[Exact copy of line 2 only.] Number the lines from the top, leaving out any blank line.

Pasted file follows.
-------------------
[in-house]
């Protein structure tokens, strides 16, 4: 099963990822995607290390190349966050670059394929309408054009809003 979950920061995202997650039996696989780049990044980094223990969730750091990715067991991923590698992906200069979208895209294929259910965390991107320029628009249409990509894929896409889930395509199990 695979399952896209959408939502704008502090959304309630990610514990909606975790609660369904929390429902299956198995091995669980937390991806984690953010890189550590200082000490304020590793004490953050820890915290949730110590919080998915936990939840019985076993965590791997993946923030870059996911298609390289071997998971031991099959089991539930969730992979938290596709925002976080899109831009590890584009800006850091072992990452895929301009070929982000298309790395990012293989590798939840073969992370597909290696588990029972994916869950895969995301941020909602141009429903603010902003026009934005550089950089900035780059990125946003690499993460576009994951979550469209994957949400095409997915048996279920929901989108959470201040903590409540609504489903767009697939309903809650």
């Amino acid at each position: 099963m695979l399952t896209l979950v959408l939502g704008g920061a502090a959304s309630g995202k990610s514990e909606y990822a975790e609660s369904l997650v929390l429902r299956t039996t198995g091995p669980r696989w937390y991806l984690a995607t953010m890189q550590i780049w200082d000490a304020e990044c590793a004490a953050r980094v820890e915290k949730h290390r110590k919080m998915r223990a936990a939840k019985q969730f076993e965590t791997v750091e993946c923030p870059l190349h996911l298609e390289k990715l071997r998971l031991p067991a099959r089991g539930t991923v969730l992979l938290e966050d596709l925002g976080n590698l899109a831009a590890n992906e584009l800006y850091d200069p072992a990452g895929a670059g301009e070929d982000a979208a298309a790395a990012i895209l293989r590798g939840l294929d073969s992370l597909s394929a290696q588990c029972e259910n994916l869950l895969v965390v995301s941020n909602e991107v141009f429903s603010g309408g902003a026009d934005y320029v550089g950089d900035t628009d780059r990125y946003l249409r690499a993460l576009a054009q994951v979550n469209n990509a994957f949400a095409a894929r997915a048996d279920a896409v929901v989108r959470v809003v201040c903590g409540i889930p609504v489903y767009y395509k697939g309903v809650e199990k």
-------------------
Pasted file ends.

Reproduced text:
């Protein structure tokens, strides 16, 4: 099963990822995607290390190349966050670059394929309408054009809003 979950920061995202997650039996696989780049990044980094223990969730750091990715067991991923590698992906200069979208895209294929259910965390991107320029628009249409990509894929896409889930395509199990 695979399952896209959408939502704008502090959304309630990610514990909606975790609660369904929390429902299956198995091995669980937390991806984690953010890189550590200082000490304020590793004490953050820890915290949730110590919080998915936990939840019985076993965590791997993946923030870059996911298609390289071997998971031991099959089991539930969730992979938290596709925002976080899109831009590890584009800006850091072992990452895929301009070929982000298309790395990012293989590798939840073969992370597909290696588990029972994916869950895969995301941020909602141009429903603010902003026009934005550089950089900035780059990125946003690499993460576009994951979550469209994957949400095409997915048996279920929901989108959470201040903590409540609504489903767009697939309903809650």